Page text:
(1) The vertices G, H and I of s move respectively on three fixed circles c1, c2 and c3, which are tangent to the circumcircle c of t, respectively at A, B, C and pass through the center O of c.

(2) The circumcircle d of s is concentric to c.

(3) Segments AG, BH, CI are equal in length and tangent to d.

(4) The vertices L, M and N, of the 2nd Brocard triangle u of t, coincide with the second intersection points of the Brocard circle e with the three circles c1, c2 and c3 of (1).

(5) The symmedians of s pass, at all times, through the vertices of the 2nd Brocard triangle u of t.

(6) The symmedian point P of the triangle s, describes the Brocard circle e of triangle t.

The proofs rely on the following remarks and the well known proposition, for the variation of similar figures, discussed in the book of Yaglom.

(0) If the figure F moves in such a way that all positions are similar to the original position and so that three lines l, m and n of F, not passing through a common point, pass at all times through three given points, then every line of F passes at all times through some constant point, and every point of F describes a circle.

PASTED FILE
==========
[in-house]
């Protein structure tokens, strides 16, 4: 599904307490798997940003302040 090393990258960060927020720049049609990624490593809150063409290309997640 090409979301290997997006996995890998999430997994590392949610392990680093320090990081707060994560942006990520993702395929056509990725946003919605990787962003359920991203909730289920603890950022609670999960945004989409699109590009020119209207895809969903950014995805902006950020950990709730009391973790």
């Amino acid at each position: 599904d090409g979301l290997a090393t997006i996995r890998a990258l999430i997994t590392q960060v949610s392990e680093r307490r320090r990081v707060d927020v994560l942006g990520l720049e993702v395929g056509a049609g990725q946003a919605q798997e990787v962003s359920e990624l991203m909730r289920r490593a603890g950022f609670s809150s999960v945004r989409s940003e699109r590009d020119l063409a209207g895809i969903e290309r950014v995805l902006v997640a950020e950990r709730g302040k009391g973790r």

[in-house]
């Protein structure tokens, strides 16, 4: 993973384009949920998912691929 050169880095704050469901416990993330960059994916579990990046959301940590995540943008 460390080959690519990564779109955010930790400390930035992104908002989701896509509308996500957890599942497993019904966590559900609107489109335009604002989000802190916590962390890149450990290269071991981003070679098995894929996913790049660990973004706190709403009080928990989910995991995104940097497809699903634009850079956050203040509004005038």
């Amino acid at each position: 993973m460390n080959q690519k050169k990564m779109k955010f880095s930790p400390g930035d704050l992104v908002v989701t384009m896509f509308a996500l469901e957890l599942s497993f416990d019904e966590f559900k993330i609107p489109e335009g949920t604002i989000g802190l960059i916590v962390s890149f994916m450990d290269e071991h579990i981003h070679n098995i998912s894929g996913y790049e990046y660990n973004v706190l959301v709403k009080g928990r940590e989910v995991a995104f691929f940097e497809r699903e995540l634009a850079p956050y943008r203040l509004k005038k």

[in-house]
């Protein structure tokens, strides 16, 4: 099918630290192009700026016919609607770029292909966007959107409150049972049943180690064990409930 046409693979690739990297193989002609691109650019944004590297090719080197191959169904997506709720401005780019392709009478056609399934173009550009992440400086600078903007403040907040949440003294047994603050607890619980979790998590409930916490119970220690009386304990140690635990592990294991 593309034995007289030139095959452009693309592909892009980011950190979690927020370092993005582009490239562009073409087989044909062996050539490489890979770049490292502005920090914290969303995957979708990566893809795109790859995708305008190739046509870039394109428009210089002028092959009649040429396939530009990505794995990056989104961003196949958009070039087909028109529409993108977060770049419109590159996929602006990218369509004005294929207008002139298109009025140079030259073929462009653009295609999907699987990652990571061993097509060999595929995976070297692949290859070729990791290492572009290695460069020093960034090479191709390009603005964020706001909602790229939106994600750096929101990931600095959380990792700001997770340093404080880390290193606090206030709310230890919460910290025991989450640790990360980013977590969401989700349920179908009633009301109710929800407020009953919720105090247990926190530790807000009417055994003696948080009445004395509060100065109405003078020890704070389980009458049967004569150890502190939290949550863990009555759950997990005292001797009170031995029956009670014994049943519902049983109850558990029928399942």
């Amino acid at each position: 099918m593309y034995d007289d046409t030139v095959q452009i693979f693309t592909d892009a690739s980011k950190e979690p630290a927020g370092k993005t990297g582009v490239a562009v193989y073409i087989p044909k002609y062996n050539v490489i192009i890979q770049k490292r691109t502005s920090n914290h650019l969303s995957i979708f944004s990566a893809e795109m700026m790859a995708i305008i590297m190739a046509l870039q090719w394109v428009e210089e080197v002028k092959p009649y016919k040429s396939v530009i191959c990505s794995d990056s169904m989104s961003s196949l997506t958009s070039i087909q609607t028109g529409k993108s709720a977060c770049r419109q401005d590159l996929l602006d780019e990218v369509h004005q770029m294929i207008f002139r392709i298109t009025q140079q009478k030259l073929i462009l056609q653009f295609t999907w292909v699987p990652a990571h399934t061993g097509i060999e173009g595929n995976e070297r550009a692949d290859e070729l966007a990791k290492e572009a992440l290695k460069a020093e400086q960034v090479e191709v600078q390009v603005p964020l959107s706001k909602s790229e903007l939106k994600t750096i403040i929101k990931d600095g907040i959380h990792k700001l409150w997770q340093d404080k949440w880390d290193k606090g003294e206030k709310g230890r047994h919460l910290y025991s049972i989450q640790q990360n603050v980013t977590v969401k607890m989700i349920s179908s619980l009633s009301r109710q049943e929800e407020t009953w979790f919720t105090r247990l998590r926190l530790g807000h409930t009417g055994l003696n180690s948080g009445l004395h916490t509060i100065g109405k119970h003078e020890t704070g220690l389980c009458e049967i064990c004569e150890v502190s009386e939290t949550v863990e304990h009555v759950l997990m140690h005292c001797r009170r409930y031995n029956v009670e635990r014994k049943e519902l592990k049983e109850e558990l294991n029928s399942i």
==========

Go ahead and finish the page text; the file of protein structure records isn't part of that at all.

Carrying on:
[I.M.Yaglom, Geometric Transformations II, Random House 1968, p. 72]

(1) Quadrangle EFCI is cyclic and its circumcircle c3 is tangent to the circumcircle c of ABC and passes trhough its center O. Analogous statements hold for the quadrangles DBHE and DGAF. c1, c2, c3 are the circles, referred in (0), described by point G, H, I, as s changes for varying (phi). Using the equality of the radii of these circles and the equality (to phi) of the angles at D, E and F we see the equality of segments CI, BH and AG. A consequence is also that OI, OH and OG are equal and orthogonal to the previous three segments respectively. This shows that the circumcircle d of GHI is concentric to that of ABC and that the CI, BH, AG are tangent to d. This proves (1), (2) and (3).

(2) The symmedian CK cuts the Brocard circle at M and OM is orthogonal to CK (M viewing the diameter OK under a right angle). Thus M is the middle of the symmedian viewed as a chord of the circumcircle c. This shows that R is the other than O intersection point of c with c3. The angle EIM being constant (for varying phi) the symmedian PI, of all triangles s passes through M. Analogous statement holds for the other symmedians PN, PL of the varying triangle s. On the other hand P, viewing MN under a constant angle moves on the Brocard circle. The Brocard circle is the circle, referred in (0), described by the symmedian point P of s, vor varying (phi).

Look at RotatingSides2.html , for a continuation of the subject.

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